In the top right half of the window, you will see Instance-specific Diagnostics; aka SQLDIAG and SQL trace. By default, SQLDIAG will only collect its data at shutdown, but you can check the Startup box to get before and after collections. This works the same as the event log collection. If you want to see the TSQL code that is used to generate this output, then just open the MSDiagProcs.sql file in Management Studio. Unchecking the SQLDIAG box will disable the collection of the SQLDIAG data.
Below SQLDIAG, you will see three tabs: Database Engine, Analysis Services, and XEvent. The Analysis Services tab is disabled for the public version of DiagManager, and in the current version, the XEvent tab should not be used to collect database engine data. This leaves the Database Engine tab, which is controls the events that will be captured using a SQL Trace. If you have ever used SQL Profiler to create a trace, then you should be very familiar with these options. Simply browse through the list to check or uncheck the items you need to collect.
Above the list of trace events, you will see a Trace checkbox and two dropdown lists. Unchecking the Trace box will disable the collection of any trace data. The “Max file size” dropdown just controls how large the trace files will get before they rollover. The default is 350MB. The Template dropdown list is a way to quickly check/uncheck events that will be collected. There are three templates included: General Performance, Details Performance, and PSSReplay. The PSSReplay is similar to the replay template within Profiler. General vs Details events is basically batch-level events vs statement-level events. The coolest thing about the trace templates, is that you can create your own. To do so, navigate to the TraceTemplates folder in the DiagManager install folder (C:Program Files (x86)MicrosoftPssdiagTraceTemplates). Open the folder that matches your SQL version, and make a copy of one of the XML files. Open that cop in your favorite XML editor and just change the “enabled” value to “true” for the events to collect and “false” for the events you do not want to collect, and then save the XML file.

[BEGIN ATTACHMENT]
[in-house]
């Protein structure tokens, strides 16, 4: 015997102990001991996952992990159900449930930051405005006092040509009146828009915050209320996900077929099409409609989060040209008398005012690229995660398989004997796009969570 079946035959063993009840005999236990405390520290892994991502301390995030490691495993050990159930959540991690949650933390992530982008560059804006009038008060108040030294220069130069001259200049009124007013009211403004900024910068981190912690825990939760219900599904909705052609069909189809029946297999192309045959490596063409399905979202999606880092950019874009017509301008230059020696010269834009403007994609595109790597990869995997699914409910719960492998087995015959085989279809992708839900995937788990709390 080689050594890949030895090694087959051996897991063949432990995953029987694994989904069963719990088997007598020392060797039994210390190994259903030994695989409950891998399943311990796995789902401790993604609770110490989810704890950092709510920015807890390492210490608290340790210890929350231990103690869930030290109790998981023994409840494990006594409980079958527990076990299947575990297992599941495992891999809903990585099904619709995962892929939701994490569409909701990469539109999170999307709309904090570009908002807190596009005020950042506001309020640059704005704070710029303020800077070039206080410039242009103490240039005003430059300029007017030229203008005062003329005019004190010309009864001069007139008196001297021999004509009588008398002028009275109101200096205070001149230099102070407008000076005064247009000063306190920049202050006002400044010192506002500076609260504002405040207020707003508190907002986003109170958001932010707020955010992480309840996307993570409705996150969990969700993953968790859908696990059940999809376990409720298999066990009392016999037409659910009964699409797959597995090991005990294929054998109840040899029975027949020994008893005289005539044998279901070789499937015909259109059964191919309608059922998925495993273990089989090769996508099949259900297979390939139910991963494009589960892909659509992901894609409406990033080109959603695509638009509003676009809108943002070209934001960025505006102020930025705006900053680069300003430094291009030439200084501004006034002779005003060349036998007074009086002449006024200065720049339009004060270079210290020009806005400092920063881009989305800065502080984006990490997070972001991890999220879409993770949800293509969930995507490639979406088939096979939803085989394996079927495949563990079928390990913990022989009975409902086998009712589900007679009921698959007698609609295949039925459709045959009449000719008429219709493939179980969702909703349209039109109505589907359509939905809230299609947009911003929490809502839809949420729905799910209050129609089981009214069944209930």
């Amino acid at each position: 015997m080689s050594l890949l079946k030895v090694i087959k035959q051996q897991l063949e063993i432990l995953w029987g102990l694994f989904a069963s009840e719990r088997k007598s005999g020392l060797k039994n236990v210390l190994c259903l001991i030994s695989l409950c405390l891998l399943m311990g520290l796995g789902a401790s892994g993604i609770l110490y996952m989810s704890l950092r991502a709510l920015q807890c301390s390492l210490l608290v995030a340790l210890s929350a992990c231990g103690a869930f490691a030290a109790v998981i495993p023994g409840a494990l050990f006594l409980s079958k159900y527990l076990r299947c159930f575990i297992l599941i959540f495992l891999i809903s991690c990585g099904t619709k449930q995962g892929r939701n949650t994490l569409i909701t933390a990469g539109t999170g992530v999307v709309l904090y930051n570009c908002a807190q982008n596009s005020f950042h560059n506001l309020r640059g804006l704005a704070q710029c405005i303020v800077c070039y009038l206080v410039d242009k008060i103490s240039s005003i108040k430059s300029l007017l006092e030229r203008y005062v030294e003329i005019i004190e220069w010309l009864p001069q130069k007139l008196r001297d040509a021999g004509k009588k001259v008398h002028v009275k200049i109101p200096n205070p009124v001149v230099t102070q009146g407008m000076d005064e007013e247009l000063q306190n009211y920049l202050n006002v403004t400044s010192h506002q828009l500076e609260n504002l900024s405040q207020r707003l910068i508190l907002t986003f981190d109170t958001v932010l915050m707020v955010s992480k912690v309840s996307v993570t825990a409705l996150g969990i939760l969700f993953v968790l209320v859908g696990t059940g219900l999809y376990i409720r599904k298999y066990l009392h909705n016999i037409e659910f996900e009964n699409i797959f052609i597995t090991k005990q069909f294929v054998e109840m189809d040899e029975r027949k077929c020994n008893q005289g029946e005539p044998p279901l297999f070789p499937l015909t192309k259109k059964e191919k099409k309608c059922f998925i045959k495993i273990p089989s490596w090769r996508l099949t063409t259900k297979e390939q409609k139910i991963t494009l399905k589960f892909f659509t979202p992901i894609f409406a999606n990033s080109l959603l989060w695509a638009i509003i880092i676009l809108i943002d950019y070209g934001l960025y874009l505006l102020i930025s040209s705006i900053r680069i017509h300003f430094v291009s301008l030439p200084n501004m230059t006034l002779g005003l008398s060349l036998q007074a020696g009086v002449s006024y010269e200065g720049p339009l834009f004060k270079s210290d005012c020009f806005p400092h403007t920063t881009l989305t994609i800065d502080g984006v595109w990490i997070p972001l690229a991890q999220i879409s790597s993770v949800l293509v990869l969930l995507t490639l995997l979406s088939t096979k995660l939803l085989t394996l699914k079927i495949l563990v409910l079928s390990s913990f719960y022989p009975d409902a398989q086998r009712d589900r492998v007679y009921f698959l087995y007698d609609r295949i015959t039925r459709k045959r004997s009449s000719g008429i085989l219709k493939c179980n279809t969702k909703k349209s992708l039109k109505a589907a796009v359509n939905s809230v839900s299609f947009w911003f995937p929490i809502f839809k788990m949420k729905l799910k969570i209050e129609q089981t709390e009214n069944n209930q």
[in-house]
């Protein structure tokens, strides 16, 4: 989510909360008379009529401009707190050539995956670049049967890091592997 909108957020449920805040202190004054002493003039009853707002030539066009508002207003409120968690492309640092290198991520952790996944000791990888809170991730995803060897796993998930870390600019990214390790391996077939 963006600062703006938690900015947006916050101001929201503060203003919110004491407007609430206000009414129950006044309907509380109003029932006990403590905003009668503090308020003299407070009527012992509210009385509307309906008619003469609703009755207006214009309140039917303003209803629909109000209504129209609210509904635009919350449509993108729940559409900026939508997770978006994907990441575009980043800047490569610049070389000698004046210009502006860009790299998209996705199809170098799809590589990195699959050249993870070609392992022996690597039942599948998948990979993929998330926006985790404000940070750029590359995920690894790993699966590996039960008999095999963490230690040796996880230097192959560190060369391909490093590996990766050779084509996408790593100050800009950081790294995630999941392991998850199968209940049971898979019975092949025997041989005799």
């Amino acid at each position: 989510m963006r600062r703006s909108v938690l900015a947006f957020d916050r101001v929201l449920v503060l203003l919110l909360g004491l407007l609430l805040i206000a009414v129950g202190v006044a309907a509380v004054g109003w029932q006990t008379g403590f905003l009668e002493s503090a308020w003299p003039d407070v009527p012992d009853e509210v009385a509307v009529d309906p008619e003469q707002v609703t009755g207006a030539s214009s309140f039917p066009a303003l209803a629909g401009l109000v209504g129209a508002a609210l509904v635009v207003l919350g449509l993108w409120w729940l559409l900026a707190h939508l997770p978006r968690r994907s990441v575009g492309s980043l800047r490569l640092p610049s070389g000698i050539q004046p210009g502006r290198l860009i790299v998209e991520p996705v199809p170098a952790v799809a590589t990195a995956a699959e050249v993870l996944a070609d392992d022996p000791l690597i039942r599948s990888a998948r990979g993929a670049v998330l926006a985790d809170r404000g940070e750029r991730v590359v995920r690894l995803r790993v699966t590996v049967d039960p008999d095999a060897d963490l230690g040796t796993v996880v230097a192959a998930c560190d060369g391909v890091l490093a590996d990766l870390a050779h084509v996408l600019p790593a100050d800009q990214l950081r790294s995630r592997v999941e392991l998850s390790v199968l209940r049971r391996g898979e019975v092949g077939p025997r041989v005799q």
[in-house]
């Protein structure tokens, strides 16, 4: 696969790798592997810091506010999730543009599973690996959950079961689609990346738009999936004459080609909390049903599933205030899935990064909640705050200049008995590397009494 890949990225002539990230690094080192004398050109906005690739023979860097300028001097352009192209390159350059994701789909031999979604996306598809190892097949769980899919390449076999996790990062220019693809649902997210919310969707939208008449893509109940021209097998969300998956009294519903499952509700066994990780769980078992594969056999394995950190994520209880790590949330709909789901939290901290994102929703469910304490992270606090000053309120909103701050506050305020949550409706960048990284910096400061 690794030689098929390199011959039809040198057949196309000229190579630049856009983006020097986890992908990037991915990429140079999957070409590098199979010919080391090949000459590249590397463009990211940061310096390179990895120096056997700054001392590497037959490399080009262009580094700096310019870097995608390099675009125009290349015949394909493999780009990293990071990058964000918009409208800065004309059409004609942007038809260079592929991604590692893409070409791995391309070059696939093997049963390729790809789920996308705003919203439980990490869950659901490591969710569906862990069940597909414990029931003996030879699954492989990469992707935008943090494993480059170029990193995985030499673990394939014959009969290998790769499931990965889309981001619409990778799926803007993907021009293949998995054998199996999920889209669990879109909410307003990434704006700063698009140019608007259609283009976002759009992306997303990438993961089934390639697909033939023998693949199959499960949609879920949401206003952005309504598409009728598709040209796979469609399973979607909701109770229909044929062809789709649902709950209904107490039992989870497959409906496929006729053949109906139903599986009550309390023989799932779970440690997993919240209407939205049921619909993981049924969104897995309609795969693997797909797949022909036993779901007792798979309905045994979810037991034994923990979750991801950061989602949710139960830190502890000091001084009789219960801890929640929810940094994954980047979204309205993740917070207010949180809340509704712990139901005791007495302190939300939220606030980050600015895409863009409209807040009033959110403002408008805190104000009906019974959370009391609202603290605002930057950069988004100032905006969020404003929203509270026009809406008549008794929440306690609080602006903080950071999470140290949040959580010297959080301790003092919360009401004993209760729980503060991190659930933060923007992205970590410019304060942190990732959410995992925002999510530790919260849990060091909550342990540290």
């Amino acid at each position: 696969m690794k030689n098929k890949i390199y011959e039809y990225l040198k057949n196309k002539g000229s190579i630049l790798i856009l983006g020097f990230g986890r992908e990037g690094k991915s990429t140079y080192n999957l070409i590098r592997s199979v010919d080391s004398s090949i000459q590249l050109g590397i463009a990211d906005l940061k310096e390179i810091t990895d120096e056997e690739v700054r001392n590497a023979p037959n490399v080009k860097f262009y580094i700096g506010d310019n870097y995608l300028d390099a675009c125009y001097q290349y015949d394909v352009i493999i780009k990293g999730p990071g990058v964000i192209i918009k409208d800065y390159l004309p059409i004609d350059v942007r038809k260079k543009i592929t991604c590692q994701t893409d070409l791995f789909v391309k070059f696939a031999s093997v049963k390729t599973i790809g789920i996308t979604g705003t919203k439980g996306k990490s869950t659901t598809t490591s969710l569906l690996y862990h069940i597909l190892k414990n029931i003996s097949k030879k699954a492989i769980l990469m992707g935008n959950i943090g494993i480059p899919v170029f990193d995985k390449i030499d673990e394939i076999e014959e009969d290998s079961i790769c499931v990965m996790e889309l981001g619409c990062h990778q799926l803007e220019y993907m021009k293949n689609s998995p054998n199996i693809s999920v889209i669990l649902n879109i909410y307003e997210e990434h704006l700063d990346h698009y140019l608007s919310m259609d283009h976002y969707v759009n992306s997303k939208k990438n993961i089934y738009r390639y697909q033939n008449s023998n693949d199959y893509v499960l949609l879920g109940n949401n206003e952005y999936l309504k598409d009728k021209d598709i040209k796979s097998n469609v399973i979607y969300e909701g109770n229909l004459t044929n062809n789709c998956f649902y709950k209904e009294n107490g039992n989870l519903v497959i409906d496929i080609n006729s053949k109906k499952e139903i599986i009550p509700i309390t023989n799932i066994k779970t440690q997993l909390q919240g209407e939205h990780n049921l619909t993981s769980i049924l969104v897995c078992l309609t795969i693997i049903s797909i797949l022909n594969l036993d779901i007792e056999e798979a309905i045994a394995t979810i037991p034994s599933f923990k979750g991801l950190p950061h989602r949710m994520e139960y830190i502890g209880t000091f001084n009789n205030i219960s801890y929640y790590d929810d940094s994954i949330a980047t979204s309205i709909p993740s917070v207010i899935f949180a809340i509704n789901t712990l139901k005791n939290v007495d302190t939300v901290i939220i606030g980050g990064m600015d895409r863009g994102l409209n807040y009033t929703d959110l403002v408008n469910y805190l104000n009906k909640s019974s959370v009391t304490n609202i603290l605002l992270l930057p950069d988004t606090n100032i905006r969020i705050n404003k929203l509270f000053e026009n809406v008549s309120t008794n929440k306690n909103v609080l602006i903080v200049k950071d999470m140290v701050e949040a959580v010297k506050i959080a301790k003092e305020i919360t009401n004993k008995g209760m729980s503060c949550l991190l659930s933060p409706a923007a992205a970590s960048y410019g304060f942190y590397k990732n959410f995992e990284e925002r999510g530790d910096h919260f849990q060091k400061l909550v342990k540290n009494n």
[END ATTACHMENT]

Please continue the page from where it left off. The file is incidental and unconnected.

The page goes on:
The next time you open up DiagManager you should see your custom template in the dropdown list.
One big word of caution; a SQL Trace will cause the HEAVIEST overhead to your SQL Server, so be careful what items you choose to capture. If you are worried about adding too much overhead to your SQL Server, then consider using the “XEvent Batch_RPC Only” option in the Custom Diagnostics section. Checking this option will create an Extended Events session that will only capture “rpc_completed” and “sql_batch_completed” events. An Extended Events sessions adds far less overhead than a SQL Trace, but DO NOT enable both the SQL Trace box and the XEvent Batch_RPC option. Doing so would run both a trace and xevent session and add a lot of overhead to your SQL Server.
For the other items in the Custom Diagnostics section, you can select each one to see a description of what they do in the Instructions window. For example, the SQL 2012 Perf Stats script will gather data from DMVs about various items such as: top N queries, missing indexes, statistics, and even Availability Group info.